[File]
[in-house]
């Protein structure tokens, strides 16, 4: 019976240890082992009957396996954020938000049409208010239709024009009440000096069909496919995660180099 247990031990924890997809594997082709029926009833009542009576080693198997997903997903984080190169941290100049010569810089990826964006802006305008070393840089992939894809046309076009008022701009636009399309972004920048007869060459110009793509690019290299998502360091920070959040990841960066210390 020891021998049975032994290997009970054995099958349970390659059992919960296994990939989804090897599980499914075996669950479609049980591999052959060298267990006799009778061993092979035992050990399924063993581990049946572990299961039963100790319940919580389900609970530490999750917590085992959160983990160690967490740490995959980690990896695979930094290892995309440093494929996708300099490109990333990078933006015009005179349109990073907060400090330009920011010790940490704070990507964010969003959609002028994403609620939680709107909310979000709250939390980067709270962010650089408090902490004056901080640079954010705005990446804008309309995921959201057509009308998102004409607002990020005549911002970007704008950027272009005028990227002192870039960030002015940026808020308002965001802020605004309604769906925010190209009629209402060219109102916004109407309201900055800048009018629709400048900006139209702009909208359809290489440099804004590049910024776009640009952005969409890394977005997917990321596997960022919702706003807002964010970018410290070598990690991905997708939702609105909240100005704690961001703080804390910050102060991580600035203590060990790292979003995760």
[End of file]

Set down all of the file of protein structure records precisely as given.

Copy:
[in-house]
């Protein structure tokens, strides 16, 4: 019976240890082992009957396996954020938000049409208010239709024009009440000096069909496919995660180099 247990031990924890997809594997082709029926009833009542009576080693198997997903997903984080190169941290100049010569810089990826964006802006305008070393840089992939894809046309076009008022701009636009399309972004920048007869060459110009793509690019290299998502360091920070959040990841960066210390 020891021998049975032994290997009970054995099958349970390659059992919960296994990939989804090897599980499914075996669950479609049980591999052959060298267990006799009778061993092979035992050990399924063993581990049946572990299961039963100790319940919580389900609970530490999750917590085992959160983990160690967490740490995959980690990896695979930094290892995309440093494929996708300099490109990333990078933006015009005179349109990073907060400090330009920011010790940490704070990507964010969003959609002028994403609620939680709107909310979000709250939390980067709270962010650089408090902490004056901080640079954010705005990446804008309309995921959201057509009308998102004409607002990020005549911002970007704008950027272009005028990227002192870039960030002015940026808020308002965001802020605004309604769906925010190209009629209402060219109102916004109407309201900055800048009018629709400048900006139209702009909208359809290489440099804004590049910024776009640009952005969409890394977005997917990321596997960022919702706003807002964010970018410290070598990690991905997708939702609105909240100005704690961001703080804390910050102060991580600035203590060990790292979003995760």